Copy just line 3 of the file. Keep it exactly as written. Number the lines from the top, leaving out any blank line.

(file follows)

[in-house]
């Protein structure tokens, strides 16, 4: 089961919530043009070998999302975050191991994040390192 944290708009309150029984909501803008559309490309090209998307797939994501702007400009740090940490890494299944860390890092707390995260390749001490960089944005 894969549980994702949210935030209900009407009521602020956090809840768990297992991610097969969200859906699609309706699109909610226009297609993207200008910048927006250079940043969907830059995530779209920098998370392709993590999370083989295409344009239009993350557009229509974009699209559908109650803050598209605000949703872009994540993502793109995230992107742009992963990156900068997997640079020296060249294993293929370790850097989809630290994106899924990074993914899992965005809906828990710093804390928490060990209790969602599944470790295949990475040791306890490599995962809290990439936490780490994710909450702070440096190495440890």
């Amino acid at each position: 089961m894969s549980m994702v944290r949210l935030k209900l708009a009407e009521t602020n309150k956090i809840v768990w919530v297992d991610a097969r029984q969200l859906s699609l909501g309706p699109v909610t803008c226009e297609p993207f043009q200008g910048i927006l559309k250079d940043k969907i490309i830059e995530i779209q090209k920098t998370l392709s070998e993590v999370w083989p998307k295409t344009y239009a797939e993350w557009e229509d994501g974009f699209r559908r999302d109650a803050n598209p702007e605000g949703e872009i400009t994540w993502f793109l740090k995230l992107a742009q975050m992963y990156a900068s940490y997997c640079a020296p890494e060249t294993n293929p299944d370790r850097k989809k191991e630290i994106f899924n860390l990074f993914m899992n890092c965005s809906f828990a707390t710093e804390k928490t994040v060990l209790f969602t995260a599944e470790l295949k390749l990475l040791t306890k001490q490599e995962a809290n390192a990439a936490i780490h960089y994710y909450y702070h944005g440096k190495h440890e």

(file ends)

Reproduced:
């Amino acid at each position: 089961m894969s549980m994702v944290r949210l935030k209900l708009a009407e009521t602020n309150k956090i809840v768990w919530v297992d991610a097969r029984q969200l859906s699609l909501g309706p699109v909610t803008c226009e297609p993207f043009q200008g910048i927006l559309k250079d940043k969907i490309i830059e995530i779209q090209k920098t998370l392709s070998e993590v999370w083989p998307k295409t344009y239009a797939e993350w557009e229509d994501g974009f699209r559908r999302d109650a803050n598209p702007e605000g949703e872009i400009t994540w993502f793109l740090k995230l992107a742009q975050m992963y990156a900068s940490y997997c640079a020296p890494e060249t294993n293929p299944d370790r850097k989809k191991e630290i994106f899924n860390l990074f993914m899992n890092c965005s809906f828990a707390t710093e804390k928490t994040v060990l209790f969602t995260a599944e470790l295949k390749l990475l040791t306890k001490q490599e995962a809290n390192a990439a936490i780490h960089y994710y909450y702070h944005g440096k190495h440890e």